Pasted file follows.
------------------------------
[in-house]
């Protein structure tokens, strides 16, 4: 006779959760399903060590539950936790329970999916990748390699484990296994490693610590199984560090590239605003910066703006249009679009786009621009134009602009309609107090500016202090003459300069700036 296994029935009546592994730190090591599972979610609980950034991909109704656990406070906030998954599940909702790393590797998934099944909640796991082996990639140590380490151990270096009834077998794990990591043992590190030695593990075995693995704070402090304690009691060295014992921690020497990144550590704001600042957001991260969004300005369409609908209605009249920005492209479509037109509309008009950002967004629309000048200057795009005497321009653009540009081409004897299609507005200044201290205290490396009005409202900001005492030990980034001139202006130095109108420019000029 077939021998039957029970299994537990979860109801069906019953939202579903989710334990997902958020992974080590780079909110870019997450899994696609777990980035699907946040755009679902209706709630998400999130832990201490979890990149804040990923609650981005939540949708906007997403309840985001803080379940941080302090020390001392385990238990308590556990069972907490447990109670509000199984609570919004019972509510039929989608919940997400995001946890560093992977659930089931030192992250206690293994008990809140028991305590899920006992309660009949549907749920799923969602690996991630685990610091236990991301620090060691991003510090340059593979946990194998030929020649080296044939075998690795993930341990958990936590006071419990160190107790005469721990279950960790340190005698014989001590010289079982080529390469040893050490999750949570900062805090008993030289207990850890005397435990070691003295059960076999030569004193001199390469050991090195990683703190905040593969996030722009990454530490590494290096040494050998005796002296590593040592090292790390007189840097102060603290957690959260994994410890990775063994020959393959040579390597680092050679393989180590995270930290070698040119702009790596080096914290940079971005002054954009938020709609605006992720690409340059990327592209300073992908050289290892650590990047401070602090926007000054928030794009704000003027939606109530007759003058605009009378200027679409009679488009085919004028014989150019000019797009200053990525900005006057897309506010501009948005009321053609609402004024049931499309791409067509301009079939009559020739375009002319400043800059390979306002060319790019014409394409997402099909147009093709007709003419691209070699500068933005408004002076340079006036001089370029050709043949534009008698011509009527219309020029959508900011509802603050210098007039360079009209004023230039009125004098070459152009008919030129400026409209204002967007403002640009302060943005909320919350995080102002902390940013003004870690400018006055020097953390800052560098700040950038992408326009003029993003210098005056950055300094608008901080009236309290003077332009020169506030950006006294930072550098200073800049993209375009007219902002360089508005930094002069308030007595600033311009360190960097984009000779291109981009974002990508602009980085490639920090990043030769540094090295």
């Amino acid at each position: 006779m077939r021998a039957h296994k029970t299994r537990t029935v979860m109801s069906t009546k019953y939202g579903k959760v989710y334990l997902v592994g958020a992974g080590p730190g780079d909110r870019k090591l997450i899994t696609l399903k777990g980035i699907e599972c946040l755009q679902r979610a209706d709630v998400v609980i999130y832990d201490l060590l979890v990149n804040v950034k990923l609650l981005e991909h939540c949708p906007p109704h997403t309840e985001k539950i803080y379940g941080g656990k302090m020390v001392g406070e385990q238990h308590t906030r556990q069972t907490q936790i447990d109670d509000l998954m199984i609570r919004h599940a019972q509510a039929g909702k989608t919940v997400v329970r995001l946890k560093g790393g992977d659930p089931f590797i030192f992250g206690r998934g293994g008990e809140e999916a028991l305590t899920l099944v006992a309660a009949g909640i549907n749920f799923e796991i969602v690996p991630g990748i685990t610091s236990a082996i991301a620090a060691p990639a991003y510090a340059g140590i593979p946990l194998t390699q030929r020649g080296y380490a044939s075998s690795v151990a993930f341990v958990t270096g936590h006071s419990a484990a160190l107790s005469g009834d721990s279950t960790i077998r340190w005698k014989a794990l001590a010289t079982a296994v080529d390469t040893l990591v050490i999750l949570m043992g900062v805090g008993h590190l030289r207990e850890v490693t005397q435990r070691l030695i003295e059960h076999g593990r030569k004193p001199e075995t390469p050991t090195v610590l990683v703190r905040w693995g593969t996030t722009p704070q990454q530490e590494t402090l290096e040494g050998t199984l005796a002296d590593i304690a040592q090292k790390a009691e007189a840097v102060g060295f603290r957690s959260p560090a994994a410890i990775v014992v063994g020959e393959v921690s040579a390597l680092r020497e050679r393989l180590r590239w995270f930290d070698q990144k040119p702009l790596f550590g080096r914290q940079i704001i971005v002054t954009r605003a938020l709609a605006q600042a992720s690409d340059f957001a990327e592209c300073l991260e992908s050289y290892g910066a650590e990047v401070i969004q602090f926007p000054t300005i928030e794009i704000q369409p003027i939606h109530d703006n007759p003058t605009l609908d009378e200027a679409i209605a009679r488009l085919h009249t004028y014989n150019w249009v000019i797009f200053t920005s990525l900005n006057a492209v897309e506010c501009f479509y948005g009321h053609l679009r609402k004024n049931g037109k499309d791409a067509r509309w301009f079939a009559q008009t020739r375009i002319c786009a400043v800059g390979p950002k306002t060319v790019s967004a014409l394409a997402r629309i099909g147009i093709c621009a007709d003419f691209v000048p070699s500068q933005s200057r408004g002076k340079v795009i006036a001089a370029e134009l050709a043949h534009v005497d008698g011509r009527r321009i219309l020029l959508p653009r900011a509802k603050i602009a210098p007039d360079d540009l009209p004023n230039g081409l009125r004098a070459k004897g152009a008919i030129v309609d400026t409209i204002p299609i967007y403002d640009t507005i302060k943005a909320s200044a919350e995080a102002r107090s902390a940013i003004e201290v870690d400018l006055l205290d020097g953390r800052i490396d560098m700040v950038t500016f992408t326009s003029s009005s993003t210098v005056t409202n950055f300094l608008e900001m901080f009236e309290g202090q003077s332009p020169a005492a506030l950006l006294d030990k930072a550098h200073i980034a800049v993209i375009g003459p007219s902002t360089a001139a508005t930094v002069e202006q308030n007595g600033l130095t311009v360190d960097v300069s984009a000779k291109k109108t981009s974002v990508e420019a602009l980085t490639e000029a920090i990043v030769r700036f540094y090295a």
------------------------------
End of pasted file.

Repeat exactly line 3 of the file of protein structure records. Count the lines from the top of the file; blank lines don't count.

């Amino acid at each position: 006779m077939r021998a039957h296994k029970t299994r537990t029935v979860m109801s069906t009546k019953y939202g579903k959760v989710y334990l997902v592994g958020a992974g080590p730190g780079d909110r870019k090591l997450i899994t696609l399903k777990g980035i699907e599972c946040l755009q679902r979610a209706d709630v998400v609980i999130y832990d201490l060590l979890v990149n804040v950034k990923l609650l981005e991909h939540c949708p906007p109704h997403t309840e985001k539950i803080y379940g941080g656990k302090m020390v001392g406070e385990q238990h308590t906030r556990q069972t907490q936790i447990d109670d509000l998954m199984i609570r919004h599940a019972q509510a039929g909702k989608t919940v997400v329970r995001l946890k560093g790393g992977d659930p089931f590797i030192f992250g206690r998934g293994g008990e809140e999916a028991l305590t899920l099944v006992a309660a009949g909640i549907n749920f799923e796991i969602v690996p991630g990748i685990t610091s236990a082996i991301a620090a060691p990639a991003y510090a340059g140590i593979p946990l194998t390699q030929r020649g080296y380490a044939s075998s690795v151990a993930f341990v958990t270096g936590h006071s419990a484990a160190l107790s005469g009834d721990s279950t960790i077998r340190w005698k014989a794990l001590a010289t079982a296994v080529d390469t040893l990591v050490i999750l949570m043992g900062v805090g008993h590190l030289r207990e850890v490693t005397q435990r070691l030695i003295e059960h076999g593990r030569k004193p001199e075995t390469p050991t090195v610590l990683v703190r905040w693995g593969t996030t722009p704070q990454q530490e590494t402090l290096e040494g050998t199984l005796a002296d590593i304690a040592q090292k790390a009691e007189a840097v102060g060295f603290r957690s959260p560090a994994a410890i990775v014992v063994g020959e393959v921690s040579a390597l680092r020497e050679r393989l180590r590239w995270f930290d070698q990144k040119p702009l790596f550590g080096r914290q940079i704001i971005v002054t954009r605003a938020l709609a605006q600042a992720s690409d340059f957001a990327e592209c300073l991260e992908s050289y290892g910066a650590e990047v401070i969004q602090f926007p000054t300005i928030e794009i704000q369409p003027i939606h109530d703006n007759p003058t605009l609908d009378e200027a679409i209605a009679r488009l085919h009249t004028y014989n150019w249009v000019i797009f200053t920005s990525l900005n006057a492209v897309e506010c501009f479509y948005g009321h053609l679009r609402k004024n049931g037109k499309d791409a067509r509309w301009f079939a009559q008009t020739r375009i002319c786009a400043v800059g390979p950002k306002t060319v790019s967004a014409l394409a997402r629309i099909g147009i093709c621009a007709d003419f691209v000048p070699s500068q933005s200057r408004g002076k340079v795009i006036a001089a370029e134009l050709a043949h534009v005497d008698g011509r009527r321009i219309l020029l959508p653009r900011a509802k603050i602009a210098p007039d360079d540009l009209p004023n230039g081409l009125r004098a070459k004897g152009a008919i030129v309609d400026t409209i204002p299609i967007y403002d640009t507005i302060k943005a909320s200044a919350e995080a102002r107090s902390a940013i003004e201290v870690d400018l006055l205290d020097g953390r800052i490396d560098m700040v950038t500016f992408t326009s003029s009005s993003t210098v005056t409202n950055f300094l608008e900001m901080f009236e309290g202090q003077s332009p020169a005492a506030l950006l006294d030990k930072a550098h200073i980034a800049v993209i375009g003459p007219s902002t360089a001139a508005t930094v002069e202006q308030n007595g600033l130095t311009v360190d960097v300069s984009a000779k291109k109108t981009s974002v990508e420019a602009l980085t490639e000029a920090i990043v030769r700036f540094y090295a």